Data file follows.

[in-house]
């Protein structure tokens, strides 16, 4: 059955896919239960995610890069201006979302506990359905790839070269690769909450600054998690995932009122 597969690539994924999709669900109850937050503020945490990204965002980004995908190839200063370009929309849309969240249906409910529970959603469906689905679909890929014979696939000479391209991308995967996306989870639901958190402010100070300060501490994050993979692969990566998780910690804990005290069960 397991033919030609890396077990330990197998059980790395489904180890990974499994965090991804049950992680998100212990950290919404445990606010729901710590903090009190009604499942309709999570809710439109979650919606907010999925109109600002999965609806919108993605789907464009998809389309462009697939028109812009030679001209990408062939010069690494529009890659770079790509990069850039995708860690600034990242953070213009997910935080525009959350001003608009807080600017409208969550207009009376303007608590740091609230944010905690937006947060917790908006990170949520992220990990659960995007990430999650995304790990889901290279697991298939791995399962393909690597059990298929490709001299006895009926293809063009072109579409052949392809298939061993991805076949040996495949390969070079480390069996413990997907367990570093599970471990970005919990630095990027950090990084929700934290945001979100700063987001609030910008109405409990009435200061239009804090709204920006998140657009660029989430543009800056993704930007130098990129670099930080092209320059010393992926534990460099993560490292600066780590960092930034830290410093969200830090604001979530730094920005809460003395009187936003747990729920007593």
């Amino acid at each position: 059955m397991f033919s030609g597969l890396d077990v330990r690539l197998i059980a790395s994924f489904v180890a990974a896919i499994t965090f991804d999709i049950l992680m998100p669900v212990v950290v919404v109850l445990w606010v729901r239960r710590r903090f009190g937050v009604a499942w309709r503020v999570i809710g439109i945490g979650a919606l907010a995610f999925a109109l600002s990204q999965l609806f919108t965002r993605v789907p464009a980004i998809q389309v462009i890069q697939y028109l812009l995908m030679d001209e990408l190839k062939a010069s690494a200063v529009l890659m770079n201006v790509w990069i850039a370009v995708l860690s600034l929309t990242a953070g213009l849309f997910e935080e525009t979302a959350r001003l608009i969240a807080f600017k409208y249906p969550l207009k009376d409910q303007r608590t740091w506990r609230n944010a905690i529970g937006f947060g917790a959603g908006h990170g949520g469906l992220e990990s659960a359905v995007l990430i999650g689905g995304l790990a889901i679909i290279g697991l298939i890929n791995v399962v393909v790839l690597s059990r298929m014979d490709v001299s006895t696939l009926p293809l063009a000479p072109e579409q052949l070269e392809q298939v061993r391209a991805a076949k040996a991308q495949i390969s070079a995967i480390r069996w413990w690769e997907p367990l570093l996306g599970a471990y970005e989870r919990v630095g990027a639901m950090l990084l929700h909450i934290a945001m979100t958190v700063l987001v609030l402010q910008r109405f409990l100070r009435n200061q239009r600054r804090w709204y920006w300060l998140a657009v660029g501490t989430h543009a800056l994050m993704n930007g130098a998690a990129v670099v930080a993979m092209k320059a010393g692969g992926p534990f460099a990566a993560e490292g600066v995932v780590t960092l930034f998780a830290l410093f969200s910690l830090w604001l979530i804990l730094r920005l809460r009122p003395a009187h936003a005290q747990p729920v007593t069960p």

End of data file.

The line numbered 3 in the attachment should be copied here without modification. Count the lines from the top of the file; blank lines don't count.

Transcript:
């Amino acid at each position: 059955m397991f033919s030609g597969l890396d077990v330990r690539l197998i059980a790395s994924f489904v180890a990974a896919i499994t965090f991804d999709i049950l992680m998100p669900v212990v950290v919404v109850l445990w606010v729901r239960r710590r903090f009190g937050v009604a499942w309709r503020v999570i809710g439109i945490g979650a919606l907010a995610f999925a109109l600002s990204q999965l609806f919108t965002r993605v789907p464009a980004i998809q389309v462009i890069q697939y028109l812009l995908m030679d001209e990408l190839k062939a010069s690494a200063v529009l890659m770079n201006v790509w990069i850039a370009v995708l860690s600034l929309t990242a953070g213009l849309f997910e935080e525009t979302a959350r001003l608009i969240a807080f600017k409208y249906p969550l207009k009376d409910q303007r608590t740091w506990r609230n944010a905690i529970g937006f947060g917790a959603g908006h990170g949520g469906l992220e990990s659960a359905v995007l990430i999650g689905g995304l790990a889901i679909i290279g697991l298939i890929n791995v399962v393909v790839l690597s059990r298929m014979d490709v001299s006895t696939l009926p293809l063009a000479p072109e579409q052949l070269e392809q298939v061993r391209a991805a076949k040996a991308q495949i390969s070079a995967i480390r069996w413990w690769e997907p367990l570093l996306g599970a471990y970005e989870r919990v630095g990027a639901m950090l990084l929700h909450i934290a945001m979100t958190v700063l987001v609030l402010q910008r109405f409990l100070r009435n200061q239009r600054r804090w709204y920006w300060l998140a657009v660029g501490t989430h543009a800056l994050m993704n930007g130098a998690a990129v670099v930080a993979m092209k320059a010393g692969g992926p534990f460099a990566a993560e490292g600066v995932v780590t960092l930034f998780a830290l410093f969200s910690l830090w604001l979530i804990l730094r920005l809460r009122p003395a009187h936003a005290q747990p729920v007593t069960p």